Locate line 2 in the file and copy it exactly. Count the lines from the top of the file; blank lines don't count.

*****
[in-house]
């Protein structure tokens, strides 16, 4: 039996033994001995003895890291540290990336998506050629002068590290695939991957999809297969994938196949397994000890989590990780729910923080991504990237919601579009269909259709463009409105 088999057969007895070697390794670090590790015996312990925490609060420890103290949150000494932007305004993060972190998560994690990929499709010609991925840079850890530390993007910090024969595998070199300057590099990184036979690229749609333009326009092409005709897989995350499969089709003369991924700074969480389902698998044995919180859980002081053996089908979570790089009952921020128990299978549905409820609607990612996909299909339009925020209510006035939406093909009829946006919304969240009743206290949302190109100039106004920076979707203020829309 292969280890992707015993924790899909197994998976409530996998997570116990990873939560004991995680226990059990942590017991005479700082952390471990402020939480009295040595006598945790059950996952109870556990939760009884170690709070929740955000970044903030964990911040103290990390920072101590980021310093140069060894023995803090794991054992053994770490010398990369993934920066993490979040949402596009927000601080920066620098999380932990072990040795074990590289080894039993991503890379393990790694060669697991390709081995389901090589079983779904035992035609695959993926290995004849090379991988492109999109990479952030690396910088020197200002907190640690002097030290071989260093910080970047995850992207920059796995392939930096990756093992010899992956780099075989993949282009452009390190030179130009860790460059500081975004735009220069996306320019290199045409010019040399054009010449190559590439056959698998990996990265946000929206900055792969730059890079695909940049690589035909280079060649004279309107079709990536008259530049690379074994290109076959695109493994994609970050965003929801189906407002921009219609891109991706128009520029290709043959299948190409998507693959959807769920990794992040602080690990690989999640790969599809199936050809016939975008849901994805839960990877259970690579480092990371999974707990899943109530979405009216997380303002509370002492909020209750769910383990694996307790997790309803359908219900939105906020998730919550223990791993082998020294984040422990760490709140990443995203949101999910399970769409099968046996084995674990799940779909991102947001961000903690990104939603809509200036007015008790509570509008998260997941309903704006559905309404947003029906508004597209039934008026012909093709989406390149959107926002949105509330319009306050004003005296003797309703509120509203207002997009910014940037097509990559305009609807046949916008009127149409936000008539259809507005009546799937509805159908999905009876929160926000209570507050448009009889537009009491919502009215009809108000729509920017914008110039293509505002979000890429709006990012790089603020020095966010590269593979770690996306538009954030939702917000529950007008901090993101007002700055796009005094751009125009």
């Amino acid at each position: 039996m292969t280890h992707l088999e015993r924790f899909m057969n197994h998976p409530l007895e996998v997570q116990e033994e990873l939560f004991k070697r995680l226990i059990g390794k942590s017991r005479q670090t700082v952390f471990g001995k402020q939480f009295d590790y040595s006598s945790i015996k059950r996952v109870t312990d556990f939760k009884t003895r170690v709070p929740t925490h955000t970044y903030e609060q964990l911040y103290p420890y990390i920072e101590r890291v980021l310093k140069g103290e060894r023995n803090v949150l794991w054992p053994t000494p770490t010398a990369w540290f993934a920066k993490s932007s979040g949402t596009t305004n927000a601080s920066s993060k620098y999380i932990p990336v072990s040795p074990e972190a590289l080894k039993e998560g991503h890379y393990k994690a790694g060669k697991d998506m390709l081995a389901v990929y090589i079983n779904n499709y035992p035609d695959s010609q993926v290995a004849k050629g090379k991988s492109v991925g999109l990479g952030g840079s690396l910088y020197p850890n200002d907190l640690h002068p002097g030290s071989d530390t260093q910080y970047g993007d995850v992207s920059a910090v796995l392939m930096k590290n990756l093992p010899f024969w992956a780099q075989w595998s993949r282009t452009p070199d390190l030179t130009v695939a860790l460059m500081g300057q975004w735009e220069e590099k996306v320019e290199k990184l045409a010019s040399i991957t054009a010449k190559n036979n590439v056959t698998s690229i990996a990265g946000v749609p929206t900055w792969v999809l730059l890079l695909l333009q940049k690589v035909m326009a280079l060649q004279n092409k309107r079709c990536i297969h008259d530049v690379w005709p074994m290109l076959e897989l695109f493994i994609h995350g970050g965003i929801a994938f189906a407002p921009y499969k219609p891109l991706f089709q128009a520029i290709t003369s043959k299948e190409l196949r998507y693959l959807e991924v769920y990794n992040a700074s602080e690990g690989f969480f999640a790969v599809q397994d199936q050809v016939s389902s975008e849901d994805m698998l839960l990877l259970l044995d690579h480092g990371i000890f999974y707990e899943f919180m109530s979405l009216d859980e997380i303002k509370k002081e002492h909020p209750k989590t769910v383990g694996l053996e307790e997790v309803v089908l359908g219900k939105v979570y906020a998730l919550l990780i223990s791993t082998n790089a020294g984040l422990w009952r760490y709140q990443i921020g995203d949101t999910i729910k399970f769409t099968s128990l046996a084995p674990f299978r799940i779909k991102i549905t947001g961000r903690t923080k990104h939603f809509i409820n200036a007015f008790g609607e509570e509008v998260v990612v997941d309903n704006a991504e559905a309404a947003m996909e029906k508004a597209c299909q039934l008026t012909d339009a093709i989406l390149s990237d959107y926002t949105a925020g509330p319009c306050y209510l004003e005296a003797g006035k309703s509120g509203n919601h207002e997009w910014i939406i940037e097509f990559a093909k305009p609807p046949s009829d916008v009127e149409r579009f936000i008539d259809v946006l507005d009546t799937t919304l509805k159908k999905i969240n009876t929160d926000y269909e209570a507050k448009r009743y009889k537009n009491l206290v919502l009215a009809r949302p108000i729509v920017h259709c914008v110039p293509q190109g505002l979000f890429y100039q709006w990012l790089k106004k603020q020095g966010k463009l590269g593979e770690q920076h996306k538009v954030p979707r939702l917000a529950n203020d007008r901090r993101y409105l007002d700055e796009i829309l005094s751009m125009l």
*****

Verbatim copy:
């Protein structure tokens, strides 16, 4: 039996033994001995003895890291540290990336998506050629002068590290695939991957999809297969994938196949397994000890989590990780729910923080991504990237919601579009269909259709463009409105 088999057969007895070697390794670090590790015996312990925490609060420890103290949150000494932007305004993060972190998560994690990929499709010609991925840079850890530390993007910090024969595998070199300057590099990184036979690229749609333009326009092409005709897989995350499969089709003369991924700074969480389902698998044995919180859980002081053996089908979570790089009952921020128990299978549905409820609607990612996909299909339009925020209510006035939406093909009829946006919304969240009743206290949302190109100039106004920076979707203020829309 292969280890992707015993924790899909197994998976409530996998997570116990990873939560004991995680226990059990942590017991005479700082952390471990402020939480009295040595006598945790059950996952109870556990939760009884170690709070929740955000970044903030964990911040103290990390920072101590980021310093140069060894023995803090794991054992053994770490010398990369993934920066993490979040949402596009927000601080920066620098999380932990072990040795074990590289080894039993991503890379393990790694060669697991390709081995389901090589079983779904035992035609695959993926290995004849090379991988492109999109990479952030690396910088020197200002907190640690002097030290071989260093910080970047995850992207920059796995392939930096990756093992010899992956780099075989993949282009452009390190030179130009860790460059500081975004735009220069996306320019290199045409010019040399054009010449190559590439056959698998990996990265946000929206900055792969730059890079695909940049690589035909280079060649004279309107079709990536008259530049690379074994290109076959695109493994994609970050965003929801189906407002921009219609891109991706128009520029290709043959299948190409998507693959959807769920990794992040602080690990690989999640790969599809199936050809016939975008849901994805839960990877259970690579480092990371999974707990899943109530979405009216997380303002509370002492909020209750769910383990694996307790997790309803359908219900939105906020998730919550223990791993082998020294984040422990760490709140990443995203949101999910399970769409099968046996084995674990799940779909991102947001961000903690990104939603809509200036007015008790509570509008998260997941309903704006559905309404947003029906508004597209039934008026012909093709989406390149959107926002949105509330319009306050004003005296003797309703509120509203207002997009910014940037097509990559305009609807046949916008009127149409936000008539259809507005009546799937509805159908999905009876929160926000209570507050448009009889537009009491919502009215009809108000729509920017914008110039293509505002979000890429709006990012790089603020020095966010590269593979770690996306538009954030939702917000529950007008901090993101007002700055796009005094751009125009």